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Scientific Investigations Report 2013–5079

Groundwater Depletion in the United States (1900–2008)

By Leonard F. Konikow

Thumbnail of and link to report PDF (5.17 MB)Abstract

A natural consequence of groundwater withdrawals is the removal of water from subsurface storage, but the overall rates and magnitude of groundwater depletion in the United States are not well characterized. This study evaluates long-term cumulative depletion volumes in 40 separate aquifers or areas and one land use category in the United States, bringing together information from the literature and from new analyses. Depletion is directly calculated using calibrated groundwater models, analytical approaches, or volumetric budget analyses for multiple aquifer systems. Estimated groundwater depletion in the United States during 1900–2008 totals approximately 1,000 cubic kilometers (km3). Furthermore, the rate of groundwater depletion has increased markedly since about 1950, with maximum rates occurring during the most recent period (2000–2008) when the depletion rate averaged almost 25 km3 per year (compared to 9.2 km3 per year averaged over the 1900–2008 timeframe).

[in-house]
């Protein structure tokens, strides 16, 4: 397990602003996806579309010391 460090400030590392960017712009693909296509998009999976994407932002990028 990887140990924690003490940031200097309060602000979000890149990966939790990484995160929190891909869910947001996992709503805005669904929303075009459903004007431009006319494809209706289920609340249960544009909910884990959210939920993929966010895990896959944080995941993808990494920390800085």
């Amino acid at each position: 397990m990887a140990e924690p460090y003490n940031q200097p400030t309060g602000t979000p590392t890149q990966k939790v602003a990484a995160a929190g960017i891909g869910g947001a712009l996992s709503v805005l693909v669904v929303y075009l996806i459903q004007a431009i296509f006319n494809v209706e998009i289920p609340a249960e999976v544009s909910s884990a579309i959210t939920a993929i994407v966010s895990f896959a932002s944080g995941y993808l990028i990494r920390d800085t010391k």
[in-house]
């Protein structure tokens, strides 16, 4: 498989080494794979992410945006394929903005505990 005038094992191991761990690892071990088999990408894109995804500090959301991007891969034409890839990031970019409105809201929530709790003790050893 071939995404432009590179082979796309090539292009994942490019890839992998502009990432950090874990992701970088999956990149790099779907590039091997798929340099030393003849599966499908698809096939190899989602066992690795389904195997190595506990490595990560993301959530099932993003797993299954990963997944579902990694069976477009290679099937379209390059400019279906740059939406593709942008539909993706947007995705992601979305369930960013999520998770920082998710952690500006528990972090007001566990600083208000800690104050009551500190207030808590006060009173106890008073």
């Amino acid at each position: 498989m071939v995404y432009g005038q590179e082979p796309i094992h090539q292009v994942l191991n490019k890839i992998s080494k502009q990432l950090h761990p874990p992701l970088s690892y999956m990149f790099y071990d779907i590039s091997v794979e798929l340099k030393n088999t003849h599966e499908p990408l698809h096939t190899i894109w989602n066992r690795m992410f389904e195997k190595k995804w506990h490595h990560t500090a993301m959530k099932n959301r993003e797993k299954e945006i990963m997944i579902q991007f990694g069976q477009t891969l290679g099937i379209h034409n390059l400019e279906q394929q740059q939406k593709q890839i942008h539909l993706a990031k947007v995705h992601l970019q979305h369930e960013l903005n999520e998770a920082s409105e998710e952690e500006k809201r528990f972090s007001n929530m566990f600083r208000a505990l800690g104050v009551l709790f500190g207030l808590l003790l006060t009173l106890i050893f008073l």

First posted May 10, 2013

For additional information contact:
National Research Program
Eastern Branch
U.S. Geological Survey
12201 Sunrise Valley Drive, MS 432
Reston, VA 20192

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Suggested citation:

Konikow, L.F., 2013, Groundwater depletion in the United States (1900−2008): U.S. Geological Survey Scientific Investigations Report 2013−5079, 63 p., (Available only online.)





Individual Depletion Estimates

Discussion of Results


References Cited

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